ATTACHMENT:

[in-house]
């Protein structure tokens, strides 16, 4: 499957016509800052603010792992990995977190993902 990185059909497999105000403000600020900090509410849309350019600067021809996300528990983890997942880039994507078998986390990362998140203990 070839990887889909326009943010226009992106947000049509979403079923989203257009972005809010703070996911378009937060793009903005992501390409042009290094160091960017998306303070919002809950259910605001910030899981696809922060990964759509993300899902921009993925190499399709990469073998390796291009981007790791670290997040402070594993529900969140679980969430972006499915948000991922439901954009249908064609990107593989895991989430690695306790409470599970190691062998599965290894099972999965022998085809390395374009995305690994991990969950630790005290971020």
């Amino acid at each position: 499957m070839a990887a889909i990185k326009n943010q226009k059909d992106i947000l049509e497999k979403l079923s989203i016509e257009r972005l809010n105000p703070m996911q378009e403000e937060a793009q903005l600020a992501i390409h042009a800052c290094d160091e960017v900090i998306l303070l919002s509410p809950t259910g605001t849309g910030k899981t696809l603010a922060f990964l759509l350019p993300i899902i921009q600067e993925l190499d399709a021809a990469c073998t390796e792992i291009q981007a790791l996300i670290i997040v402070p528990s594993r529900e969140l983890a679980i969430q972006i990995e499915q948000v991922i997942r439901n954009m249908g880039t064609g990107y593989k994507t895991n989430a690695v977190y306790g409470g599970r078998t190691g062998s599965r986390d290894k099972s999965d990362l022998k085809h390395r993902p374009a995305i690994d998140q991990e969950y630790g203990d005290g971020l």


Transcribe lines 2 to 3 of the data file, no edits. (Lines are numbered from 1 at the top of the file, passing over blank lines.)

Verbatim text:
């Protein structure tokens, strides 16, 4: 499957016509800052603010792992990995977190993902 990185059909497999105000403000600020900090509410849309350019600067021809996300528990983890997942880039994507078998986390990362998140203990 070839990887889909326009943010226009992106947000049509979403079923989203257009972005809010703070996911378009937060793009903005992501390409042009290094160091960017998306303070919002809950259910605001910030899981696809922060990964759509993300899902921009993925190499399709990469073998390796291009981007790791670290997040402070594993529900969140679980969430972006499915948000991922439901954009249908064609990107593989895991989430690695306790409470599970190691062998599965290894099972999965022998085809390395374009995305690994991990969950630790005290971020």
């Amino acid at each position: 499957m070839a990887a889909i990185k326009n943010q226009k059909d992106i947000l049509e497999k979403l079923s989203i016509e257009r972005l809010n105000p703070m996911q378009e403000e937060a793009q903005l600020a992501i390409h042009a800052c290094d160091e960017v900090i998306l303070l919002s509410p809950t259910g605001t849309g910030k899981t696809l603010a922060f990964l759509l350019p993300i899902i921009q600067e993925l190499d399709a021809a990469c073998t390796e792992i291009q981007a790791l996300i670290i997040v402070p528990s594993r529900e969140l983890a679980i969430q972006i990995e499915q948000v991922i997942r439901n954009m249908g880039t064609g990107y593989k994507t895991n989430a690695v977190y306790g409470g599970r078998t190691g062998s599965r986390d290894k099972s999965d990362l022998k085809h390395r993902p374009a995305i690994d998140q991990e969950y630790g203990d005290g971020l």